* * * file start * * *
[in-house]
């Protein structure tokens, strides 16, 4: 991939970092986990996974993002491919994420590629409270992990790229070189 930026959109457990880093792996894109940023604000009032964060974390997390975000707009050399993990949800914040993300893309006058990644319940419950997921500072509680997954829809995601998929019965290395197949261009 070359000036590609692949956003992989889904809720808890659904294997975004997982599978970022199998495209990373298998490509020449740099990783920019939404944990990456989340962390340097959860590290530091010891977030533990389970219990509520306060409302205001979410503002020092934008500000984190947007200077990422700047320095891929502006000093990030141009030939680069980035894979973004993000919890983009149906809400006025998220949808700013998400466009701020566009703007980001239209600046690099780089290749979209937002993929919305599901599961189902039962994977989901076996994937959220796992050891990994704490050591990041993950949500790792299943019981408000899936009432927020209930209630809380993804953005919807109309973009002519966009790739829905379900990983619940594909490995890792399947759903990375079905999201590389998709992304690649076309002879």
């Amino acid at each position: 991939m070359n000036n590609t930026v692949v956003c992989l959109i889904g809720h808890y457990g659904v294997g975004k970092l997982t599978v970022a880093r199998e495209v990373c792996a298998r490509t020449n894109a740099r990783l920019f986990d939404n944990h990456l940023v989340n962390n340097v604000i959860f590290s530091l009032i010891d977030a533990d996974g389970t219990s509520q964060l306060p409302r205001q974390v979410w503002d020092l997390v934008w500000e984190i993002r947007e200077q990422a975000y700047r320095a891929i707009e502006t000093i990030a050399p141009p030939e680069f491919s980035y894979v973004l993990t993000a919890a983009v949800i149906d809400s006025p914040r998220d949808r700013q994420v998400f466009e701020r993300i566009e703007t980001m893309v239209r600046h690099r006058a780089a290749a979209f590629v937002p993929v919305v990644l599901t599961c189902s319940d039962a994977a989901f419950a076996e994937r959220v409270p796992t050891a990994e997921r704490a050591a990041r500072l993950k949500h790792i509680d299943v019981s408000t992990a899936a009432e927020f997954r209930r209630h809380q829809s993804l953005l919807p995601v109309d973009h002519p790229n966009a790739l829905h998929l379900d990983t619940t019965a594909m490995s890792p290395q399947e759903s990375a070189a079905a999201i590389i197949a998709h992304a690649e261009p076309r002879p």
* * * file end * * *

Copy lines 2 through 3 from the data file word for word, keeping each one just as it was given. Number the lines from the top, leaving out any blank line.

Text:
């Protein structure tokens, strides 16, 4: 991939970092986990996974993002491919994420590629409270992990790229070189 930026959109457990880093792996894109940023604000009032964060974390997390975000707009050399993990949800914040993300893309006058990644319940419950997921500072509680997954829809995601998929019965290395197949261009 070359000036590609692949956003992989889904809720808890659904294997975004997982599978970022199998495209990373298998490509020449740099990783920019939404944990990456989340962390340097959860590290530091010891977030533990389970219990509520306060409302205001979410503002020092934008500000984190947007200077990422700047320095891929502006000093990030141009030939680069980035894979973004993000919890983009149906809400006025998220949808700013998400466009701020566009703007980001239209600046690099780089290749979209937002993929919305599901599961189902039962994977989901076996994937959220796992050891990994704490050591990041993950949500790792299943019981408000899936009432927020209930209630809380993804953005919807109309973009002519966009790739829905379900990983619940594909490995890792399947759903990375079905999201590389998709992304690649076309002879």
């Amino acid at each position: 991939m070359n000036n590609t930026v692949v956003c992989l959109i889904g809720h808890y457990g659904v294997g975004k970092l997982t599978v970022a880093r199998e495209v990373c792996a298998r490509t020449n894109a740099r990783l920019f986990d939404n944990h990456l940023v989340n962390n340097v604000i959860f590290s530091l009032i010891d977030a533990d996974g389970t219990s509520q964060l306060p409302r205001q974390v979410w503002d020092l997390v934008w500000e984190i993002r947007e200077q990422a975000y700047r320095a891929i707009e502006t000093i990030a050399p141009p030939e680069f491919s980035y894979v973004l993990t993000a919890a983009v949800i149906d809400s006025p914040r998220d949808r700013q994420v998400f466009e701020r993300i566009e703007t980001m893309v239209r600046h690099r006058a780089a290749a979209f590629v937002p993929v919305v990644l599901t599961c189902s319940d039962a994977a989901f419950a076996e994937r959220v409270p796992t050891a990994e997921r704490a050591a990041r500072l993950k949500h790792i509680d299943v019981s408000t992990a899936a009432e927020f997954r209930r209630h809380q829809s993804l953005l919807p995601v109309d973009h002519p790229n966009a790739l829905h998929l379900d990983t619940t019965a594909m490995s890792p290395q399947e759903s990375a070189a079905a999201i590389i197949a998709h992304a690649e261009p076309r002879p």